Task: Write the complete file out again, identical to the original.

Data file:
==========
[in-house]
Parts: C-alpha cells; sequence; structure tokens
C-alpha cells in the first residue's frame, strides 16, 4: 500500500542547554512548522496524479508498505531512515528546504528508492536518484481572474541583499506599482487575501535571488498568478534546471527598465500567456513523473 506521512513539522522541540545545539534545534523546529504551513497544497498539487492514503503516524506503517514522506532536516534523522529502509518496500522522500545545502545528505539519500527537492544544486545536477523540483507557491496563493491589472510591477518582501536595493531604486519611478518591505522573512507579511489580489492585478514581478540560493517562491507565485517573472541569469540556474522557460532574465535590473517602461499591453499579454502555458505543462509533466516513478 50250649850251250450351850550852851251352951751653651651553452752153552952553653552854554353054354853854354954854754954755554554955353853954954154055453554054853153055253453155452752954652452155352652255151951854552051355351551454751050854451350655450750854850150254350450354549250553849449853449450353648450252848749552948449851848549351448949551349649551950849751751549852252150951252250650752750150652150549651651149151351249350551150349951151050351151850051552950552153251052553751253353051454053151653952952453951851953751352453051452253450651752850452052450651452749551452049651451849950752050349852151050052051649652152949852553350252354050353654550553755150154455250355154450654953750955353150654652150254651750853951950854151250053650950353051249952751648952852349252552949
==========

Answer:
[in-house]
Parts: C-alpha cells; sequence; structure tokens
C-alpha cells in the first residue's frame, strides 16, 4: 500500500542547554512548522496524479508498505531512515528546504528508492536518484481572474541583499506599482487575501535571488498568478534546471527598465500567456513523473 506521512513539522522541540545545539534545534523546529504551513497544497498539487492514503503516524506503517514522506532536516534523522529502509518496500522522500545545502545528505539519500527537492544544486545536477523540483507557491496563493491589472510591477518582501536595493531604486519611478518591505522573512507579511489580489492585478514581478540560493517562491507565485517573472541569469540556474522557460532574465535590473517602461499591453499579454502555458505543462509533466516513478 50250649850251250450351850550852851251352951751653651651553452752153552952553653552854554353054354853854354954854754954755554554955353853954954154055453554054853153055253453155452752954652452155352652255151951854552051355351551454751050854451350655450750854850150254350450354549250553849449853449450353648450252848749552948449851848549351448949551349649551950849751751549852252150951252250650752750150652150549651651149151351249350551150349951151050351151850051552950552153251052553751253353051454053151653952952453951851953751352453051452253450651752850452052450651452749551452049651451849950752050349852151050052051649652152949852553350252354050353654550553755150154455250355154450654953750955353150654652150254651750853951950854151250053650950353051249952751648952852349252552949